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Can U.S. K-12 STEM education learn from the European system?

I've lived in this country for 23 years and even though I am now a U.S. citizen and fully embrace the American lifestyle, there is one aspect of the culture that I don't fully understand -- the education system.

Don't get me wrong; it's amongst the best in the world. However, I don't think it is optimum for turning out highly qualified scientists and engineers, who are critical to keeping this country at the top of the global ladder in technological innovations. Our colleges and universities are second to none in giving students a well-rounded education, but are they getting them ready for "life in the real world?"

I'll never forget a comment that the keynote speaker made at the orientation weekend last summer before my daughter started at Boston College: "We are not preparing your children for a career; but graduating thinkers who will leave this institution and set the world on fire."  To someone who was raised in a different educational milieu, I could not relate to this.

In the UK, when you are 16 years of age, you have to pick three subjects to study in the final two years of high school. At the end of the two years you take Advanced-Level exams in these subjects. During your final year in high school, you apply to a university, declaring your intended major. So as a high school junior you focus on a group of subjects you are interested in and at 18, you pick the subject that is closely related to your chosen profession. Now the argument I hear is that that you don't know what you want to be at 16. It's a valid point, but even if you don't know what career you want to pursue, you at least know what subjects you like.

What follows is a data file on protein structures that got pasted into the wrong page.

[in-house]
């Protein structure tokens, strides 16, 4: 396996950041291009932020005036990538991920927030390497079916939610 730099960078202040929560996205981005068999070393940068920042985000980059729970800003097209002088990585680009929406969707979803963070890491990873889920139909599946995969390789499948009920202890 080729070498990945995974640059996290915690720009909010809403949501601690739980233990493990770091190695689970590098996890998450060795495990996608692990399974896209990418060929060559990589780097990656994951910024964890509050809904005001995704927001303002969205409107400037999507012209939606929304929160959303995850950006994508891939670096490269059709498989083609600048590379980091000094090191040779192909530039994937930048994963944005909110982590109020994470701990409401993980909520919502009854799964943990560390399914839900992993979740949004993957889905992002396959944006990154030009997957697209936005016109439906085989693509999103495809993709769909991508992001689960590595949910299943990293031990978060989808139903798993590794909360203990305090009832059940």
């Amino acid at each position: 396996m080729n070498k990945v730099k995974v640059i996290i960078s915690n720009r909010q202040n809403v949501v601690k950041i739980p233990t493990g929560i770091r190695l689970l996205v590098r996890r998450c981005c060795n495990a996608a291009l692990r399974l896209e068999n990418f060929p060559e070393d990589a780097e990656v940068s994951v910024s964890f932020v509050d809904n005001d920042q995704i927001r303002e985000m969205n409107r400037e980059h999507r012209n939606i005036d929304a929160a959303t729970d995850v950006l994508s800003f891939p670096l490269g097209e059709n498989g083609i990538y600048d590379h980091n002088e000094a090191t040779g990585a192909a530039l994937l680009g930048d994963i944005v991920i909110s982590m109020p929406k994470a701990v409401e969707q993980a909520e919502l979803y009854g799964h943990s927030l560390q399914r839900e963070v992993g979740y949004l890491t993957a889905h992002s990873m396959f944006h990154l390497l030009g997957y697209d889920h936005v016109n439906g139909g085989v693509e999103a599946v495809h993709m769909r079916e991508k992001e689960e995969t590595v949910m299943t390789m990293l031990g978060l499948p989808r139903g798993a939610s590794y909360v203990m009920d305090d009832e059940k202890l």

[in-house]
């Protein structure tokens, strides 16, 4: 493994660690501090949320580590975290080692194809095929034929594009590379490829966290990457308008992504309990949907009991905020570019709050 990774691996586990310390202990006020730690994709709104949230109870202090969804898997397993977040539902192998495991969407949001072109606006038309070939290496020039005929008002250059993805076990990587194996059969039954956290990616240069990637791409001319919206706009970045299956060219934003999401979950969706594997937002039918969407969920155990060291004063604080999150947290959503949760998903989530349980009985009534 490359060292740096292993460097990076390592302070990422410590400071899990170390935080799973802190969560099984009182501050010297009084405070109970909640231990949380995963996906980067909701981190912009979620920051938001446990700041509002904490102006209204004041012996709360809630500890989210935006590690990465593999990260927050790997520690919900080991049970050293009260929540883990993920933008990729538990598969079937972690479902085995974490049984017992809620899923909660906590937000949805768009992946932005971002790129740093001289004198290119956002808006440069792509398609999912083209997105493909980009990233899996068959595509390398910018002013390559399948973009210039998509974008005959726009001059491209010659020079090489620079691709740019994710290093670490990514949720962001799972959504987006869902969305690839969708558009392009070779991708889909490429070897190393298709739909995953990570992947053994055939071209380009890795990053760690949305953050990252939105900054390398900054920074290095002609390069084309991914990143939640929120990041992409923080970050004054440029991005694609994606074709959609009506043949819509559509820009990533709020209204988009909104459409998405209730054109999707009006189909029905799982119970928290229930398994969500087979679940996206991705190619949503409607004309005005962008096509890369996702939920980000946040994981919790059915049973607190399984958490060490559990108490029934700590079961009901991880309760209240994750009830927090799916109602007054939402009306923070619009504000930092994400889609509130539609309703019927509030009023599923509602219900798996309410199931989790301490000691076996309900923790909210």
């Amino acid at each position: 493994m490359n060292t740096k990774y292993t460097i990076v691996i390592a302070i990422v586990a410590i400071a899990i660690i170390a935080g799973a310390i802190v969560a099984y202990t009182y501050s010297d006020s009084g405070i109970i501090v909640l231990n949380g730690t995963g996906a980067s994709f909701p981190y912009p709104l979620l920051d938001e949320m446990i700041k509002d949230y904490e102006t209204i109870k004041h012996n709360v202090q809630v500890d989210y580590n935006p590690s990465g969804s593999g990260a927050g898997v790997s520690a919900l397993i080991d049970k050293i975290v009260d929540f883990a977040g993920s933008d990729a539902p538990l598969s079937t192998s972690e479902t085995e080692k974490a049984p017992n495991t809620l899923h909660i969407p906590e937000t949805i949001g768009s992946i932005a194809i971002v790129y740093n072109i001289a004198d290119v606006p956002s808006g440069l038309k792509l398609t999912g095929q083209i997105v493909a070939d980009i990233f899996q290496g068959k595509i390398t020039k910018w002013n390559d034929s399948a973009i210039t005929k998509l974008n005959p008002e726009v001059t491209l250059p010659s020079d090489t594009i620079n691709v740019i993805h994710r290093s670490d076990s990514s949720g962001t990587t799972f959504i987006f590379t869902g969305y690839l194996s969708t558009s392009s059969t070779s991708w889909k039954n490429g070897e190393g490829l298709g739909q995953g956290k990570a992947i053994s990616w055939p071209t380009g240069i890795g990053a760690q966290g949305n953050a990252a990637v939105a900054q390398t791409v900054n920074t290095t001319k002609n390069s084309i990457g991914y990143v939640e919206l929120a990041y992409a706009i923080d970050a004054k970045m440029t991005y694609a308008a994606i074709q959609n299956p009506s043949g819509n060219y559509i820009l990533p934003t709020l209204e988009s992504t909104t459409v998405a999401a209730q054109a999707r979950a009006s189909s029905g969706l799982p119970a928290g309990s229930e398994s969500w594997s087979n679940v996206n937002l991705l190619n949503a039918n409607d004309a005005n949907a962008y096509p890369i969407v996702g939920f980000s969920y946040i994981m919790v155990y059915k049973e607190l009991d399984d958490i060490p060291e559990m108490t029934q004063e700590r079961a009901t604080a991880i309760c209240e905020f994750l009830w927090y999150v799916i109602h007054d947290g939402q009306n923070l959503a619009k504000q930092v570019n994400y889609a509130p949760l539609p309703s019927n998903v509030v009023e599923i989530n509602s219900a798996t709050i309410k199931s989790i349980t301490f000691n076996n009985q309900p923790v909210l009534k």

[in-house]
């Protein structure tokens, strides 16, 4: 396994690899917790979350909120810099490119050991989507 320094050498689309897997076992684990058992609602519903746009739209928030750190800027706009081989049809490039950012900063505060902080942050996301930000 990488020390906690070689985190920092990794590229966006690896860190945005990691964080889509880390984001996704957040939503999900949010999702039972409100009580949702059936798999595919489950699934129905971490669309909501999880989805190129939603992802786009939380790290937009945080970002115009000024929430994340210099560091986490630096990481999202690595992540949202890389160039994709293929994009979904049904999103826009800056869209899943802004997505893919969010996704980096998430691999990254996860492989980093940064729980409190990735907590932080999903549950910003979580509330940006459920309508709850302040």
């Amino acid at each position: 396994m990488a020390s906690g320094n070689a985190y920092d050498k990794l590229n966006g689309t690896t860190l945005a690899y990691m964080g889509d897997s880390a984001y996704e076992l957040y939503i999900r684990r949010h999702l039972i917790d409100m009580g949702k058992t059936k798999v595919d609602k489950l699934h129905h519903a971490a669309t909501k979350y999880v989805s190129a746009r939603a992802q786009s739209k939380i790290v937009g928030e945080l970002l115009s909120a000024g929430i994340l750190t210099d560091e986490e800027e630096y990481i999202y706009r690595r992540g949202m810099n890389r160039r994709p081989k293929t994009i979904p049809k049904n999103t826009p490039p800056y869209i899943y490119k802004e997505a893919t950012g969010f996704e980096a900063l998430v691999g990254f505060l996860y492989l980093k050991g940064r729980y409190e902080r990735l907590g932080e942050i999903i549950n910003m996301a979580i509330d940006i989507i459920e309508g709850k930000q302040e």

A similar system with other subtle differences is used in most other European countries. For example, the teaching profession in Europe has achieved a very high status-level, and as a result attracts the brightest science graduates. In Europe, curricula put more emphasis on the practical applications of science subjects. Additionally, there is less importance placed on testing protocol and more on understanding the subject matter.

Comparing the two systems is further complicated by the reality that European countries are more ethnically and linguistically homogeneous than the U.S. These differences in a society dedicated to "mass education" explains in part why the U.S. did so poorly in a 2009 OECD Programme for International Student Assessment (PISA) study that assessed the understanding of science, math by 15-year old students in 70 different countries. In science the U.S. was ranked 23rd, with fourteen European countries ranked higher than us. In math, it was even worse; the U.S. was ranked 29th, with twenty European countries ranked higher.

The U.S. could learn from Europe -- how to teach and test better, while retaining our innovative edge.  As a nation, we still succeed at the top of the science education pyramid-- graduate study and advanced degrees awarded -- but the K-12 student base must be fortified.

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